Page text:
For centuries, the Romans were the pinnacle nation of the world. But then, things began to fall apart.
Table of Contents
Too Far a Distance
One of the core issues was Rome’s inability to communicate effectively over long distances.
It’s one thing to be able to instantly pick up your radio to get a message to a friend on the other side of the nation, but for the Romans, if you wanted to tell somebody that the Goths were invading, you had to send a messenger by horse or by sea.
This allowed the barbarians plenty of time to get a foothold in whatever area they were attacking before they had to worry about Roman retribution.
One of the ways that Rome sought to counter this was by excessive military spending. If you already have troops where the attack occurs, you can nip it in the bud.
However, it took a lot of money to keep a standing army at the ready throughout the entire area surrounding Italy. And to raise that money? Rome blasted its people with high taxes.
Then, Rome realized it could debase its own currency, putting less precious metal in its coinage to pay the bills. This, in turn, led to inflation throughout the empire.
By the time 268 AD rolled around, the silver denarius had dropped from 95% silver to only 0.5% silver.
Attack After Attack
Rome was constantly under attack or at war for a number of reasons. But it was the ever-present signs of weakness that caused other nations to move in for the kill.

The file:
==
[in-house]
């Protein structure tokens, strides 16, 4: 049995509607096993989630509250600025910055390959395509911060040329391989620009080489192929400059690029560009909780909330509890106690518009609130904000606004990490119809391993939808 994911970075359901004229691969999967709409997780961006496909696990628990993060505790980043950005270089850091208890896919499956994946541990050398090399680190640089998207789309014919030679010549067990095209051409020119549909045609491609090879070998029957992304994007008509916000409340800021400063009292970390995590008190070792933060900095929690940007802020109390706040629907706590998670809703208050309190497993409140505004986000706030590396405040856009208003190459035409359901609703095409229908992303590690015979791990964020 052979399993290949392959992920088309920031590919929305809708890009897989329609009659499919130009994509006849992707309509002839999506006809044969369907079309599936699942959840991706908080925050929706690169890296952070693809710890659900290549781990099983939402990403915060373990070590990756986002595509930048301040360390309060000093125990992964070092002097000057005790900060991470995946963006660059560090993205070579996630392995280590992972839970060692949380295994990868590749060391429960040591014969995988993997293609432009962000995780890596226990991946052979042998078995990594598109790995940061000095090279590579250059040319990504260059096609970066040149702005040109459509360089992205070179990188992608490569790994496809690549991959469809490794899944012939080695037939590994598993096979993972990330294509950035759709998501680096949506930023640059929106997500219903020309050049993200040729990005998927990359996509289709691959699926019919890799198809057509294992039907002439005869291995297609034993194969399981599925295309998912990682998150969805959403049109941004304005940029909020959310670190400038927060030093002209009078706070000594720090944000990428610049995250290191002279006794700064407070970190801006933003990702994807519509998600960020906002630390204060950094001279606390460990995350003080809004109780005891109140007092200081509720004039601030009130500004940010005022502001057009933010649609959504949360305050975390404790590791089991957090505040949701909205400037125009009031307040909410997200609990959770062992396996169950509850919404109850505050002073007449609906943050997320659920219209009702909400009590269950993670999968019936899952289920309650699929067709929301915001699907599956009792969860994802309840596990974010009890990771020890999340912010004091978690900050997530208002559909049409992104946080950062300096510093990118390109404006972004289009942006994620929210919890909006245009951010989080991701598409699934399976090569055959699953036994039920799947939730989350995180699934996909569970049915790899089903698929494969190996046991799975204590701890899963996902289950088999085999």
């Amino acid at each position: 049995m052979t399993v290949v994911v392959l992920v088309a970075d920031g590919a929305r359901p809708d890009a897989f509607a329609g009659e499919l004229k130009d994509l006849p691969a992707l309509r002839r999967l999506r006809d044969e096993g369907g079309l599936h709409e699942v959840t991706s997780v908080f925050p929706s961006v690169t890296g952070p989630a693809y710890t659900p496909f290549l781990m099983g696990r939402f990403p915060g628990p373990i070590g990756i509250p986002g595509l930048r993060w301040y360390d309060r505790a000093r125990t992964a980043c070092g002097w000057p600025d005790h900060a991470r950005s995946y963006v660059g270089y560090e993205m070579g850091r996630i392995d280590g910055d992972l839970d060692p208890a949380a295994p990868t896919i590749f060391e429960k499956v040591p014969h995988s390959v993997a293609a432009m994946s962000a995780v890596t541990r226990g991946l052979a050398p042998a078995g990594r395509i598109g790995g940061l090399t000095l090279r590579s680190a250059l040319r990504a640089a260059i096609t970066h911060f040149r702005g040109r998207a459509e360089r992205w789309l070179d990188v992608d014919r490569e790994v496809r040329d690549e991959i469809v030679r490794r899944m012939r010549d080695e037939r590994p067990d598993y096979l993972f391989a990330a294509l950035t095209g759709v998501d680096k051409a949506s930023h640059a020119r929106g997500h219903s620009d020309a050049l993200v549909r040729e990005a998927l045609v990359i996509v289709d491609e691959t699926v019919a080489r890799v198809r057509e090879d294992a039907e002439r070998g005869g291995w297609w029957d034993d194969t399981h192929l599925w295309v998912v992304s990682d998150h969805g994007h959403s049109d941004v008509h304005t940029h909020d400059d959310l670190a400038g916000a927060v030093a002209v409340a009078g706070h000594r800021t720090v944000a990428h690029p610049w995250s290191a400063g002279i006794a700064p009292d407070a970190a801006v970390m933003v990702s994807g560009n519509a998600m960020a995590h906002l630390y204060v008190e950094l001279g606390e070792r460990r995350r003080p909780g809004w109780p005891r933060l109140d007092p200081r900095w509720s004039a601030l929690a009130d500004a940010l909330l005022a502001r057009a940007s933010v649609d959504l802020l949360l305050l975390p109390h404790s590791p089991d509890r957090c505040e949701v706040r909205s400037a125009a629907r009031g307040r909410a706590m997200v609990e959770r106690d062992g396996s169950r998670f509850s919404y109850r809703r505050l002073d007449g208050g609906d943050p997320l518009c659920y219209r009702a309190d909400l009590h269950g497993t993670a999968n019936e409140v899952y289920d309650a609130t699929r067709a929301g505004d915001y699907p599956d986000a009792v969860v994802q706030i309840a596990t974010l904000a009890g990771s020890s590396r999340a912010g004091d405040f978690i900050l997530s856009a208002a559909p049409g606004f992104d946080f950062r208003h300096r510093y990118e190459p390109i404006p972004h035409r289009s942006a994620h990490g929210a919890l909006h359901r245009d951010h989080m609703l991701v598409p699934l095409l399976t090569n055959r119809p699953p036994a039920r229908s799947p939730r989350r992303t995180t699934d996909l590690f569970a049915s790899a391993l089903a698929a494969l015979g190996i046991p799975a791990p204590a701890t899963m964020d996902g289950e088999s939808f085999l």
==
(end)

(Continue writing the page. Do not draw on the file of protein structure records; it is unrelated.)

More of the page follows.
As a result, the Vandals ended up taking Northern Africa away. At the same time, the Visigoths fought in Spain, and the Italian Alps served as a staging ground for other barbarian hordes.
The skyrocketing costs of maintaining the Roman military soon led to the widespread hiring of mercenaries as a cheaper alternative. Roman soldiers began refusing to wear armor, and a general lack of poor combat training plagued the army.
All of these factors led to an increased likelihood of soldiers fleeing battles in the midst of a fight.
Internal Conflict & Civil War
The rampant slave trade, inflation, war, corruption, and other issues led to immense civil unrest. Civil wars soon became a semi-regular occurrence, The Gladiator War being just one of these.
Monetary and military issues aside, there were legitimate shortcomings within the Roman Empire. So much so that historian Edward Gibbon actually believed it was the chief cause of Rome’s fall.
Bribery and government corruption became rampant, but murdering political opponents seemed to be a way of life in ancient Rome, particularly in the later years of the empire.
This mindset would lead to Shakespeare’s famous quip, “Et tu, Brute?” as Julius Caesar is stabbed to death by his best friend, Brutus.
The Death of Rome
Things finally came to a head in 476 AD when the Germanic Barbarian Odoacer deposed Emperor Romulus Augustus.
What had once been one of the strongest empires the world had ever seen fell.
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